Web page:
Kausalya was barely 21 when her husband Sankar – who belonged to the Scheduled Caste – was hacked to death in a public place, right before her eyes.

2017 belonged to the struggle of Dalits and the hero was Kausalya
Voices Caste Tuesday, January 02, 2018 - 18:24

With a media and polity overwhelmed by those who would like to deliver a two-hour long speech but never ever visit a Dalit's dilapidated house that was ransacked by people driven by caste hate, the man of the year can only be from the rich and affluent part of society.

For most Indians this is routine. They will never see someone from the marginalised strata, who was struggling to keep the dignity of their life and existence, being honoured.

Every thing, every decision, every post allocation must necessarily happen at the conditions and whims of the people who are the real decision makers and do not necessarily belong to the caste considered 'low'. They give, they protect, they take up guardianship of Dalits, and announce it from the roof tops.

The arrogance of the rich and sickeningly patronising people is shown in their 'large-heartedness', their commitment to bring the castes considered 'lower' into the mainstream and the advertised visits to the homes of Dalits.

Nothing more can be said about it.

Kausalya would have attracted the attention of the 'dharma rakshaks' if she had threatened to convert. But she didn't do that.

So no one visited her, consoled her or said 'we stand with you'. The elections were nearing, politicians were too busy, hence no one helped her.

Kausalya was barely 21 when her husband Sankar – who belonged to the Scheduled Caste – was hacked to death in a public place, right before her eyes.

The culprits, her own family members, were arrested, thanks to media outcry and Kausalya was taken into state protection.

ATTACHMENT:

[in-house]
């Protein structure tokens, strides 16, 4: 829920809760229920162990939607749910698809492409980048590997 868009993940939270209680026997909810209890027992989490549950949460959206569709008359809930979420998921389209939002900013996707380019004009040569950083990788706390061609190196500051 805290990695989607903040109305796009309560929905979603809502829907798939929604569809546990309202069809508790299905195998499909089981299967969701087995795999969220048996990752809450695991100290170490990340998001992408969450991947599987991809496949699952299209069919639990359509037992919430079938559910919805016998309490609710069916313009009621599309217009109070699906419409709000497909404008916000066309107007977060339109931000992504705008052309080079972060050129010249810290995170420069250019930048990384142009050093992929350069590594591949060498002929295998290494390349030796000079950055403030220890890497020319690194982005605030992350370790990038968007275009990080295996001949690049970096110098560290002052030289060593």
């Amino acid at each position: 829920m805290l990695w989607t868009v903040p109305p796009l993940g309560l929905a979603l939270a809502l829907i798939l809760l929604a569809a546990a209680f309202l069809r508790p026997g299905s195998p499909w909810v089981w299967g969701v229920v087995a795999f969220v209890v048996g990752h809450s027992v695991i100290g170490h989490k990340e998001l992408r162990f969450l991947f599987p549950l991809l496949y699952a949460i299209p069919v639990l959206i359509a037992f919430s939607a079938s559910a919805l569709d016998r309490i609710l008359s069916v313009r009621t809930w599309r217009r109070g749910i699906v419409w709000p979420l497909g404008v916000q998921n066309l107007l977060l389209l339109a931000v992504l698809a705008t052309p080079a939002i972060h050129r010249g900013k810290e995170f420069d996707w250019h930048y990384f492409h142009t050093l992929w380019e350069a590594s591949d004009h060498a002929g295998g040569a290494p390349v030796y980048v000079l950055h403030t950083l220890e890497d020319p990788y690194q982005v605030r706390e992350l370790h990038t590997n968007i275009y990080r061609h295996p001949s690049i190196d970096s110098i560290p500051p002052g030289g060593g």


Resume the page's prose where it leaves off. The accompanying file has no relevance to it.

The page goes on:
Just recently the court gave a judgement – death sentence to her father for plotting the murder of a person he hated because, in spite of being a Hindu, he was belonged a Scheduled Caste.

Kausalya had to swallow her tears.

It was a night soaked in sadness, in tears and silence. Her family, which had given her life, was sentenced to death by a court hearing the case of her husband's brutal killing. She had to decide which side she would choose to live with the rest of her life – in fact life had just begun for her.

She chose the world of Sankar, her slain husband, and decided to continue her fight against discrimination, against injustice against the Dalits, against violence, and the deafening silence of the high and mighty in the public sphere who run the show and who cry glycerine tears for the marginalised and the downtrodden.

She refused to yield under the pressures of the rich and the politically connected, and searched and found a small job to sustain her struggle and also to financially help Sankar's family.

A hundred people arrogantly fashioning themselves as the saviours of religion and womanhood won't have done that what this lady – who is just 22 – has done. She has shown the world that if you have that fire of trust and commitment to values given to us by Dr Ambedkar, you can stand tall and fight back with strength.

In times like these, when atrocities on Dalits are seeing a rise and with that the silence in political, religious and social circuit is getting louder and louder, it is this unusual fighting spirit that gives rays of hope and sounds of victory to the marginalised.

She was not born a Dalit, she chose to marry one and fought back against everyone who became a hurdle in her path to decide her own future.

Women don't need patronage or guardianship or the encouragement of the male-dominated society. They simply need the power to decide.

That's never given.

Andal, the great saint-poet, did just that. She refused to yield and walked on her chosen path. Kannagi did that. She never yielded and fought back.

Dr Ambedkar started a journal in 1930 called Janata – meaning the people. He later changed the name to Prabuddh Bharat (Enlightened India). Kausalya's struggle will enlighten India in a positive way. Hence, I am happy to declare her the woman warrior of 2017.

Best of luck Kausalya, you are a change-maker.

Also read: ‘Will fight until there’s a law against caste killings,’ says feisty Kausalya

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